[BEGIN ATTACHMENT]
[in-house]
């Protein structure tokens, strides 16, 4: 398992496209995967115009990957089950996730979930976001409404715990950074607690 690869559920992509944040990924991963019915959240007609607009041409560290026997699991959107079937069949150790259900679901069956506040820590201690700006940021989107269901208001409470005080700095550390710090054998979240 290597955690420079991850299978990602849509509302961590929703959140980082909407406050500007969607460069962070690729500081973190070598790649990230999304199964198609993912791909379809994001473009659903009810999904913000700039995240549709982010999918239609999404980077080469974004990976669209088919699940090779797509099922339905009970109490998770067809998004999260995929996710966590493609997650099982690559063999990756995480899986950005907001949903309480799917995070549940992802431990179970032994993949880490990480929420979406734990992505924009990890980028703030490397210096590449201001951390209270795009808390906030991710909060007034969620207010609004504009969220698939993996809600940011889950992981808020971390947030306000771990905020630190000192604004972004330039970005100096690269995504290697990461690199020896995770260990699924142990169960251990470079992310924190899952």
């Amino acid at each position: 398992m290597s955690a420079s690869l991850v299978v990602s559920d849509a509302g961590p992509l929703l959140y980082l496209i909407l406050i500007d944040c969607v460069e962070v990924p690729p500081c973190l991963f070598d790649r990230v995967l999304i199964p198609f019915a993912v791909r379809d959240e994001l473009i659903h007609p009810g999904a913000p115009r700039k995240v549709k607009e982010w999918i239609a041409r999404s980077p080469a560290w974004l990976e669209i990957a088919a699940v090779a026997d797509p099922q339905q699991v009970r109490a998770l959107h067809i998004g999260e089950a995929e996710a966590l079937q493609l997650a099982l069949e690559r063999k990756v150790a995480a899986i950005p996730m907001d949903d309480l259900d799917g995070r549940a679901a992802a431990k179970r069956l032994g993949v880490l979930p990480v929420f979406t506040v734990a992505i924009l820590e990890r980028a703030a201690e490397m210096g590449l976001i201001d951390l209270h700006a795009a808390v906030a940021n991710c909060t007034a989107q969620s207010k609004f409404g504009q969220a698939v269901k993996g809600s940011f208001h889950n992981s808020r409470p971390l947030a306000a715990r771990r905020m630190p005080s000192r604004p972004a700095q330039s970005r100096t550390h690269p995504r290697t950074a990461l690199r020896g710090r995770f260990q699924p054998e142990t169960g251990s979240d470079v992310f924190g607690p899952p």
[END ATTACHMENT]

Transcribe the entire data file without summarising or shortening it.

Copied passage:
[in-house]
């Protein structure tokens, strides 16, 4: 398992496209995967115009990957089950996730979930976001409404715990950074607690 690869559920992509944040990924991963019915959240007609607009041409560290026997699991959107079937069949150790259900679901069956506040820590201690700006940021989107269901208001409470005080700095550390710090054998979240 290597955690420079991850299978990602849509509302961590929703959140980082909407406050500007969607460069962070690729500081973190070598790649990230999304199964198609993912791909379809994001473009659903009810999904913000700039995240549709982010999918239609999404980077080469974004990976669209088919699940090779797509099922339905009970109490998770067809998004999260995929996710966590493609997650099982690559063999990756995480899986950005907001949903309480799917995070549940992802431990179970032994993949880490990480929420979406734990992505924009990890980028703030490397210096590449201001951390209270795009808390906030991710909060007034969620207010609004504009969220698939993996809600940011889950992981808020971390947030306000771990905020630190000192604004972004330039970005100096690269995504290697990461690199020896995770260990699924142990169960251990470079992310924190899952």
């Amino acid at each position: 398992m290597s955690a420079s690869l991850v299978v990602s559920d849509a509302g961590p992509l929703l959140y980082l496209i909407l406050i500007d944040c969607v460069e962070v990924p690729p500081c973190l991963f070598d790649r990230v995967l999304i199964p198609f019915a993912v791909r379809d959240e994001l473009i659903h007609p009810g999904a913000p115009r700039k995240v549709k607009e982010w999918i239609a041409r999404s980077p080469a560290w974004l990976e669209i990957a088919a699940v090779a026997d797509p099922q339905q699991v009970r109490a998770l959107h067809i998004g999260e089950a995929e996710a966590l079937q493609l997650a099982l069949e690559r063999k990756v150790a995480a899986i950005p996730m907001d949903d309480l259900d799917g995070r549940a679901a992802a431990k179970r069956l032994g993949v880490l979930p990480v929420f979406t506040v734990a992505i924009l820590e990890r980028a703030a201690e490397m210096g590449l976001i201001d951390l209270h700006a795009a808390v906030a940021n991710c909060t007034a989107q969620s207010k609004f409404g504009q969220a698939v269901k993996g809600s940011f208001h889950n992981s808020r409470p971390l947030a306000a715990r771990r905020m630190p005080s000192r604004p972004a700095q330039s970005r100096t550390h690269p995504r290697t950074a990461l690199r020896g710090r995770f260990q699924p054998e142990t169960g251990s979240d470079v992310f924190g607690p899952p």